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How The Dead Ringers Series' Ending Differs From The Movie

Amazon's "Dead Ringers" may be an adaptation of the David Cronenberg-directed 1988 film of the same name, but that doesn't mean it strictly adheres to that movie's story. As a matter of fact, Amazon's "Dead Ringers" not only stars Rachel Weisz in its lead roles instead of Jeremy Irons, who led the original Cronenberg film, but it also diverges from its source material in several shocking ways. Indeed, while the film and TV versions of "Dead Ringers" end in similarly morbid, bloody fashion, the Prime Video series doesn't conclude on as definitively deadly a note as its 1988 predecessor.

Both versions focus on the Mantle twins, Beverly and Elliot, a pair of talented gynecologists who routinely swap identities without telling the other people in their lives. The TV and film iterations of "Dead Ringers" also both end with one of the twins killing the other. However, in Cronenberg's version of "Dead Ringers," it's the lovelorn, drug-addicted Beverly who kills Elliot during a shared, drug-induced haze. Elliot, notably, tells Beverly to kill him so that the two can be permanently separated from each other and Beverly can finally have a chance at a real life of his own.

Conversely, in the limited series version of "Dead Ringers," it's a pregnant Beverly who tells her more impulsive sister, Elliot, to kill her. The series' final episode subsequently culminates with Elliot performing an improvised C-section on Beverly and leaving her sister to bleed out before publicly assuming Beverly's identity. Just in case that wasn't dark enough, it's worth noting that Weisz's Elliot does all of this at the behest of Beverly herself.

Amazon's Dead Ringers ends far more ambiguously than the original film

Not only does the TV version of "Dead Ringers" rewrite its film predecessor's ending by switching its climactic killer's identity, but it also spares the life of one Mantle twin. In the final scene of David Cronenberg's "Dead Ringers," Jeremy Irons' Beverly returns to his dead twin's body and goes completely still in his brother's arms. The implication is that Elliot ultimately dies in the arms of his twin due to the effects of his own drug withdrawal. It's an ending that lives up to the tragic promise of the film's tagline, "Two Bodies. Two Minds. One Soul." In Cronenberg's "Dead Ringers," Beverly and Elliot literally cannot live without each other.

In Amazon's "Dead Ringers," however, Rachel Weisz's Elliot does continue to live after her sister's death. The series' second-to-last scene sees Elliot engage in a conversation with a woman from the support group Beverly used to secretly attend. Elliot then goes to one of the group's meetings posing as her sister. The limited series, in other words, ends on a much more emotionally ambiguous note than its 1988 predecessor, one that forces viewers to ponder how well Elliot will be able to live without her sister.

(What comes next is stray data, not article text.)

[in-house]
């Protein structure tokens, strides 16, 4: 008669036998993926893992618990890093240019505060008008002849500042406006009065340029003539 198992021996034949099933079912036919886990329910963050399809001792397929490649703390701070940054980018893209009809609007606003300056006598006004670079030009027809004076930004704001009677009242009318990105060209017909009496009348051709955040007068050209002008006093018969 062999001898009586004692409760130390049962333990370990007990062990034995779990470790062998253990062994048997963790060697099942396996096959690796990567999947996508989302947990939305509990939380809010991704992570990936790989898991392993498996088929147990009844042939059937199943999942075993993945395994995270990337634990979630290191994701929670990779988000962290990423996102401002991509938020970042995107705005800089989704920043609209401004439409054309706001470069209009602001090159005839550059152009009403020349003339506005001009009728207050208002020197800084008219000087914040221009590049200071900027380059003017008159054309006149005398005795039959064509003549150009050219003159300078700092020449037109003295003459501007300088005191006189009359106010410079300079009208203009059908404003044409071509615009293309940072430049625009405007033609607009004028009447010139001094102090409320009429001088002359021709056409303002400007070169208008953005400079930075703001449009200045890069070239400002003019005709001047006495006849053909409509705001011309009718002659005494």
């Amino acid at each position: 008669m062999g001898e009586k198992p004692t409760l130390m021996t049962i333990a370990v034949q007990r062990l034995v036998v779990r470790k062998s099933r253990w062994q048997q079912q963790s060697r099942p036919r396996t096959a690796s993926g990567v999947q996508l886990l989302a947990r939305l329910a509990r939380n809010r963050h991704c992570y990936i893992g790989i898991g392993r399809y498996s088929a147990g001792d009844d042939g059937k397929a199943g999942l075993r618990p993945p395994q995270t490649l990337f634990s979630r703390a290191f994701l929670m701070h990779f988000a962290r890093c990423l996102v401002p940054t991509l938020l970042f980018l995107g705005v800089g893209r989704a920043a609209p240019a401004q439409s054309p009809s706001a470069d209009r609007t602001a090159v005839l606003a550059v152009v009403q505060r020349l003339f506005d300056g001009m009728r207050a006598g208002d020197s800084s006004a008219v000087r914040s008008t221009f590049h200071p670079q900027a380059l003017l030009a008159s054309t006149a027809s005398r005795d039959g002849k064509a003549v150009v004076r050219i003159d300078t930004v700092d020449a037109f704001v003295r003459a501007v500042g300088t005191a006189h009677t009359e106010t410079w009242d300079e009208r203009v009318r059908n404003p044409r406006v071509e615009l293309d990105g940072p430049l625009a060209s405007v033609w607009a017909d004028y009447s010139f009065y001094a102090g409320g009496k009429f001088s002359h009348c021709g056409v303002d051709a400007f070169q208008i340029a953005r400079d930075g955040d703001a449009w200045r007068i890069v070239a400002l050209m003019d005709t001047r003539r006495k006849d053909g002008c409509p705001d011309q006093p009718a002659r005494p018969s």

In an interview with The Hollywood Reporter, "Dead Ringers" showrunner Alice Birch revealed that she knew early on that she wanted the series to end on a different note than Cronenberg's film. "The idea of the ultimate twin swap felt quite delicious," Birch said. When discussing the nature of Beverly's death at the hands of Elliot, Birch added, "Strangely, I think it's quite a loving thing that they do for one another. They kind of save each other."

The Dead Ringers finale raises a major question about the show's story

Throughout "Dead Ringers," viewers are shown scenes of Rachel Weisz's Beverly attending support group meetings meant to help her cope with the "death" of her twin sister. At first, the scenes come across as undeniably confusing, but it's eventually assumed that Beverly is attending the meetings under false pretenses in order to establish some kind of emotional separation between her and her sister. However, in the series' final scene, which briefly shows Elliot attending a new meeting under the guise of her sister, viewers are left to wonder whether their assumptions about the show's previous support group sequences were correct or not.

That is to say that, while it's clear Beverly did start attending those meetings on her own at some point, there's no way of knowing whether any of the show's support group scenes secretly take place after Beverly's death. If some of them do, that'd mean viewers weren't always watching Beverly mourning a fake loss, but rather Elliot posing as her dead sister. In her conversation with The Hollywood Reporter, Alice Birch said that she and Weisz very much wanted viewers to wrestle with that sense of uncertainty at the end of "Dead Ringers."

"I wanted the feeling of a snake eating its tail, as a loop at the end," Birch said. "We might have felt confident which twin we were watching but then, did we?" No matter which explanation viewers choose to believe, there's no denying that Birch and Weisz ultimately decided to end their version of "Dead Ringers" on a far less certain note than the 1988 film that came before it.